Music Mondays: The Misty Mountains

Imagine if Moses had to fight a ferocious green-scaled dragon on Mount Sinai before he took possession of the ten commandments. Oh the plot development! One could surmise that the plague-filled exodus of Moses and the Israelites from Egypt clearly was not attention grabbing enough. Or suppose Thomas More successfully battled off two hundred imperial soldiers with only a small mace before he finally perished at the backstabbing hands of Henry VIII. Further, consider the greatness of creating two elvish characters and having them, for no real purpose, fall in love in The Hobbit. I guess this last scenario was criminally accomplished by Peter Jackson already, of whom I would figure had too many full pints of Brie ale before directing The Hobbit. Not that I bothered to finish watching his work. I can only take so many punches in the metaphorical gut before I give up on a movie.

Why do we try to "improve" what is great by removing the actual greatness and replacing it with prideful dribble? That Peter Jackson could have a craftier way than J.R.R. Tolkein of turning three trolls into stone is, well, let's just say mind-boggling is not a strong enough term. Yet this is done frequently. Did the world really need a newer version of The Miracle on 34th Street? Apparently Big Yellow Taxi by Joni Mitchell wasn't ridiculous enough on its own so it needed Uncle Kracker (insert: who?) to further destruct the sacred hippy-hymn. Why pave a paradise only to put up a parking lot? So too consider Disney remakes of Cinderella, Jungle Book, and now Aladdin. Perhaps Home Alone is due for a face lift; why not have the mom be left at home? I'm sure she'd appreciate it. And To Kill a Mockingbird could use some social justice revising, perhaps if Atticus Finch was a woman and the real struggle was for equality of women in the midst of a male dominated attorney industry. Finally, don't get me started about creativity in the liturgy.

With this in mind, I bring you today's Music Monday: The Misty Mountains. I am a huge fan of the novel... you know... "Bravest Thing" and all... it comes from The Hobbit...ahem, anyway... Most people I ask about The Hobbit movie say that the early scenes with the dwarves singing are the best parts. The movie peaked too soon and it's all downhill from there. So why is this scene so popular? It is neither hip nor cool. Nor does it rely on famous actors and mythical romance, though perhaps Uncle Kracker would be a fine name for a dwarf. In fact, the scene is reminiscent of some form of Celtic chant. Chant. That "music" which we are supposed to shun. The point is ironic to some, but as obvious as the sun in the sky to me: The scene is true to the great book of Tolkein, and that is why people love it.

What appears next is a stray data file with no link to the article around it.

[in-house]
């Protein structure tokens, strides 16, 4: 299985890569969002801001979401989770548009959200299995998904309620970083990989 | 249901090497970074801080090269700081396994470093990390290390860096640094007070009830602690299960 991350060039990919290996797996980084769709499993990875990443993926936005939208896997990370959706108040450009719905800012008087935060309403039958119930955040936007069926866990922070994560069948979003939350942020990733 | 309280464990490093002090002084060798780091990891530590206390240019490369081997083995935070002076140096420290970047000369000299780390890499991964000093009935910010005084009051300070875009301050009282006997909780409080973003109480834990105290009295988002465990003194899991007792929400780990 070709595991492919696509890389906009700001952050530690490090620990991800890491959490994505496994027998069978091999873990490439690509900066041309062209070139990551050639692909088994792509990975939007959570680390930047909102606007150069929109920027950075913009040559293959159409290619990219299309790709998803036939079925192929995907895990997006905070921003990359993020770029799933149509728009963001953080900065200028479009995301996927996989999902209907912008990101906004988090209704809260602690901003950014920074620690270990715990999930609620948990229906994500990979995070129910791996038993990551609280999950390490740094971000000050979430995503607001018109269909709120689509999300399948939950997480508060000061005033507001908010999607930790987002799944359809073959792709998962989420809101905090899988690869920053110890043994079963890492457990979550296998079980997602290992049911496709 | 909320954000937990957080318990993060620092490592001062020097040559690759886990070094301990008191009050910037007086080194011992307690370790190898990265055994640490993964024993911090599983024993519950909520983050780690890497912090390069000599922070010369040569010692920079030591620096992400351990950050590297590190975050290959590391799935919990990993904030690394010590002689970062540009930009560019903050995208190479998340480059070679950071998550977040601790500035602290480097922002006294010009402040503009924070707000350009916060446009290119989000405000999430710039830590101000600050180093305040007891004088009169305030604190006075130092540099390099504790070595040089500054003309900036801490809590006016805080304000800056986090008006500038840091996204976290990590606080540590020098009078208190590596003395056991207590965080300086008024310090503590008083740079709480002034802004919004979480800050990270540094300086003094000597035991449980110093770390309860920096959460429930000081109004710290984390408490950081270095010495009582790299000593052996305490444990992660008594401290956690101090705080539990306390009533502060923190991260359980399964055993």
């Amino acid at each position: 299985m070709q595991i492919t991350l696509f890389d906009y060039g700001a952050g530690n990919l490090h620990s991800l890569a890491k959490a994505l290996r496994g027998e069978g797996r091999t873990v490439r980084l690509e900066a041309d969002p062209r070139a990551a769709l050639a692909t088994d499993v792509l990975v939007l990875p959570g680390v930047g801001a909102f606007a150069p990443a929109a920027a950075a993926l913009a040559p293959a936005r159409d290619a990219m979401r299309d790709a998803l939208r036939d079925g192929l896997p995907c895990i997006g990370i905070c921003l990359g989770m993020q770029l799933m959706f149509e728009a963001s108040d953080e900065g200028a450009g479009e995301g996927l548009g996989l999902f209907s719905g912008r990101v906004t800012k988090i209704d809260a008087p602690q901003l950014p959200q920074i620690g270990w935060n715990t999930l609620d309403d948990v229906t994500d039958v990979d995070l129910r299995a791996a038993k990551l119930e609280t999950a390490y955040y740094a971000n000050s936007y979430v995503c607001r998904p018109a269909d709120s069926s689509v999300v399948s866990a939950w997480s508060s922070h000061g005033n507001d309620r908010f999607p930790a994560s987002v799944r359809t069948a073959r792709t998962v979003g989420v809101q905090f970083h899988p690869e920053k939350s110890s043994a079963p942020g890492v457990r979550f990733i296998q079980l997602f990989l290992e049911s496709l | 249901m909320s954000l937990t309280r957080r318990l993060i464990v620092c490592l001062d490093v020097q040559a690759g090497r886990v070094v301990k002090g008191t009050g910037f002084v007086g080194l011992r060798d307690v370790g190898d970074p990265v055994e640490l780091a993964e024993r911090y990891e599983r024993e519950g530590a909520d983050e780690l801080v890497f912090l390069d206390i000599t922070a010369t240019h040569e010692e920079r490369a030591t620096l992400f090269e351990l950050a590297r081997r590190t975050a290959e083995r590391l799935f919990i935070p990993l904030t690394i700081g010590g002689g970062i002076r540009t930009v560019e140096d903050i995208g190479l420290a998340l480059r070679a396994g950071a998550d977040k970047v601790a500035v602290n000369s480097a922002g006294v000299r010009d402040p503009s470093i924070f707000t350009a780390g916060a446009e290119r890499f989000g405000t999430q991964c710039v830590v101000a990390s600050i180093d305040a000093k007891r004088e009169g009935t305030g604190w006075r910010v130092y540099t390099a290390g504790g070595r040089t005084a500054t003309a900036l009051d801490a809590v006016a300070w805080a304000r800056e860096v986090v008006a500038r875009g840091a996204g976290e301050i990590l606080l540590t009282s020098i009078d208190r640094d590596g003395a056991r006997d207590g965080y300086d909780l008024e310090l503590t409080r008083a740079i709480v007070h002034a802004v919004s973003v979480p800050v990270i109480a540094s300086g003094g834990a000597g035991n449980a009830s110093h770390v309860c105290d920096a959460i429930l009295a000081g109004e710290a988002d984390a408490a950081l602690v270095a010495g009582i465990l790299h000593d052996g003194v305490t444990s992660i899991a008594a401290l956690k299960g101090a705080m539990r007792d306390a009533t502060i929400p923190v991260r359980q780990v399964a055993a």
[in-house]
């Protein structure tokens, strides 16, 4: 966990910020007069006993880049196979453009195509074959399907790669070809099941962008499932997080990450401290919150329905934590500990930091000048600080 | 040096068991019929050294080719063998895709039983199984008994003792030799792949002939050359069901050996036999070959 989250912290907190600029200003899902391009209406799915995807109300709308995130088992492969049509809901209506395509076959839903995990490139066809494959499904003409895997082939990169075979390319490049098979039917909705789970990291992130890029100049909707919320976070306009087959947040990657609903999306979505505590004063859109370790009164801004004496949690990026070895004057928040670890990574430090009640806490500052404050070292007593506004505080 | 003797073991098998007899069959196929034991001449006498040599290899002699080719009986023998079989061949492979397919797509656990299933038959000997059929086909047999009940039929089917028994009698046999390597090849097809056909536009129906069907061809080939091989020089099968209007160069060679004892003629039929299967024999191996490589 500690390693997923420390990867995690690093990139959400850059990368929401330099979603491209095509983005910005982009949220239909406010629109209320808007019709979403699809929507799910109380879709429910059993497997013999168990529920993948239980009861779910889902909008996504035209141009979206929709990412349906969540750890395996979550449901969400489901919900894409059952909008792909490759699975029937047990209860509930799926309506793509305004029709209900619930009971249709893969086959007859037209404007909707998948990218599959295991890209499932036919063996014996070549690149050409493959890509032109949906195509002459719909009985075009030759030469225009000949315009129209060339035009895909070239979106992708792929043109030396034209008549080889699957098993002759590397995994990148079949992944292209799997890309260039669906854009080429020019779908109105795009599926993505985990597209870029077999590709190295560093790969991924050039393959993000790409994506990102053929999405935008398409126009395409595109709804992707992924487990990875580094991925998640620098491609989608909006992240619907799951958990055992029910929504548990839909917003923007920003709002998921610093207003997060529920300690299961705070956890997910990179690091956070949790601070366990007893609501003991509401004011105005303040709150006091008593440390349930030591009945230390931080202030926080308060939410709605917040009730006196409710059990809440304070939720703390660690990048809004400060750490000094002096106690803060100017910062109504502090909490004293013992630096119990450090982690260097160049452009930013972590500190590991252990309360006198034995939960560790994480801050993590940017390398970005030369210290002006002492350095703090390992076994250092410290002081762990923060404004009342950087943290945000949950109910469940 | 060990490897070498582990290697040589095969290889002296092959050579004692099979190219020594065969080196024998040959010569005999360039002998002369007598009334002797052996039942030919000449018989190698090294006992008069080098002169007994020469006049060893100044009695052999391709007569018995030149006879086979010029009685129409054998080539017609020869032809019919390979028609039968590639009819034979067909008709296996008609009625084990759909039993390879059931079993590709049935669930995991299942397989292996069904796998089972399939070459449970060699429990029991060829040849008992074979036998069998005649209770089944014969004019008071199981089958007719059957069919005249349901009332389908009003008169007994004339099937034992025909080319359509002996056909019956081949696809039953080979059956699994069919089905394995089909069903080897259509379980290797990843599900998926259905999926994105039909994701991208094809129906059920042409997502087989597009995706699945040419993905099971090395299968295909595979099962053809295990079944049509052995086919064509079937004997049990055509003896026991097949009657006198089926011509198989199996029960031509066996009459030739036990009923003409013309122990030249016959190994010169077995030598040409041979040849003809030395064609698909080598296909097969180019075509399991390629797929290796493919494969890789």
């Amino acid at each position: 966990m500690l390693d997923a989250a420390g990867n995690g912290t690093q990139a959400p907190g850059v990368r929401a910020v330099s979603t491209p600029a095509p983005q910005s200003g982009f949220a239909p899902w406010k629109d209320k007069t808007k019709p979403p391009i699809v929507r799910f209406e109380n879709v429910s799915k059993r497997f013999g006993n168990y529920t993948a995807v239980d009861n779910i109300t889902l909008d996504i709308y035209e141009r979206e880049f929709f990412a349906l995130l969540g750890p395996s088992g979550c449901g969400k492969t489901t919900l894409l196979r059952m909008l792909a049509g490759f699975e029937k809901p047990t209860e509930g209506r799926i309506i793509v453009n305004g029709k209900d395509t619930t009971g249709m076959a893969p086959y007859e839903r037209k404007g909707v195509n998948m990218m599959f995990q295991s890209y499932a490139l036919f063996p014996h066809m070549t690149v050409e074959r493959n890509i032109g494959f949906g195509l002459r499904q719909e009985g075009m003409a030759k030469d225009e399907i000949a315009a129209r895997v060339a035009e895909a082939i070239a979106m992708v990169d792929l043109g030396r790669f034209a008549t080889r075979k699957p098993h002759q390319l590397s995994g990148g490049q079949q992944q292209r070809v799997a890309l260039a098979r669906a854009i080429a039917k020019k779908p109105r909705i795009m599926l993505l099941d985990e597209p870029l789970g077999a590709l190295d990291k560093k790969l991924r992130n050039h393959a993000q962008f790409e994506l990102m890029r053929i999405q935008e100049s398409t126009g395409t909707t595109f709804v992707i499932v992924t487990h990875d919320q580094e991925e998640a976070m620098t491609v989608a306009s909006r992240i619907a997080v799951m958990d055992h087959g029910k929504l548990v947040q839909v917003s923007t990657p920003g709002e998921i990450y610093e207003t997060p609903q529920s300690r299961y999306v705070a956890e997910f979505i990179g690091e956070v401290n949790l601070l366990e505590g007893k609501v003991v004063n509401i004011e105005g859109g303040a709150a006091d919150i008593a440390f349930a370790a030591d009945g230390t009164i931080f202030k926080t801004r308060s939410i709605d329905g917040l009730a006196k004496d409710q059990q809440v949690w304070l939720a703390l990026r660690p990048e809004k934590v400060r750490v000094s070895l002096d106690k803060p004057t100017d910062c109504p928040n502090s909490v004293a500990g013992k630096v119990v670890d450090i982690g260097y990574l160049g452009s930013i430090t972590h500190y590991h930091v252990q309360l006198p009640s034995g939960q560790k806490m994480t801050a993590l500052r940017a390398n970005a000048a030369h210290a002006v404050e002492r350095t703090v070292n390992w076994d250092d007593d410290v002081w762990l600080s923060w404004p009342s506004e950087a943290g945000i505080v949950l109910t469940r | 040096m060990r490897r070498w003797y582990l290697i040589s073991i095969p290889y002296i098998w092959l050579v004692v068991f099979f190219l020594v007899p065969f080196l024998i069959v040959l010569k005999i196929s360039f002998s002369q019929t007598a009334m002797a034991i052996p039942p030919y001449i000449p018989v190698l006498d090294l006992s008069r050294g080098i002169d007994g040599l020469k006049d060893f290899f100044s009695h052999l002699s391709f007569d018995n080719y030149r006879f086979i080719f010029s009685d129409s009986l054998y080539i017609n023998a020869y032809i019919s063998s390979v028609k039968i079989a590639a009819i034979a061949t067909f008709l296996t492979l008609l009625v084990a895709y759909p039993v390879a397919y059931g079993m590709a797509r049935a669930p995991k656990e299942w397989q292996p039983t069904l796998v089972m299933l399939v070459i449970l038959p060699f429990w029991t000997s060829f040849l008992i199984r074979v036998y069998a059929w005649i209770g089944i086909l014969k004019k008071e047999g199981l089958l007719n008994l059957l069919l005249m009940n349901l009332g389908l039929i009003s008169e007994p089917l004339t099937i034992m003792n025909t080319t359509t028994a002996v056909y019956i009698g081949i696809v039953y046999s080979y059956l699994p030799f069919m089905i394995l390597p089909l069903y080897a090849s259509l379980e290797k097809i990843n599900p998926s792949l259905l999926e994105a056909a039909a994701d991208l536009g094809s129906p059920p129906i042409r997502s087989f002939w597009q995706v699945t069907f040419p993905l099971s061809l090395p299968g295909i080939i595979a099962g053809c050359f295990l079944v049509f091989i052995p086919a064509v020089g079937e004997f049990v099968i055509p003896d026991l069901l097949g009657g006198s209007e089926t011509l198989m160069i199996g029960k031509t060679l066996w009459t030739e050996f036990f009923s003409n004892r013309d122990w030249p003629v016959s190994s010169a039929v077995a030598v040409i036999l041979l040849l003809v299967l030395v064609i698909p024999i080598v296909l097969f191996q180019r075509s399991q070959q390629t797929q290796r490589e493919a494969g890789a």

The dwarves sing about their upcoming journey. The yearning of the words is matched only by the sombre intensity of the tune. Tolkein writes:

Far over the Misty Mountains cold
To dungeons deep and caverns old
We must away, ere break of day
To seek our pale enchanted gold.

Leaving greatness to speak for itself is why I have posted this selection for Music Monday.

Unfortunately, we are like the dragon sitting on the pile of unused treasure. We ignore the treasure and gush over cracker jack plastic rings, or other innovations which are loosely based on the original treasure. Instead, we must actually open these treasures of art, liturgy, and literature. Indeed, to further quote the dwarves:

We must away, ere break of day,
To claim our long-forgotten gold.

Let us claim our treasure indeed.

The movie version:

A longer version:


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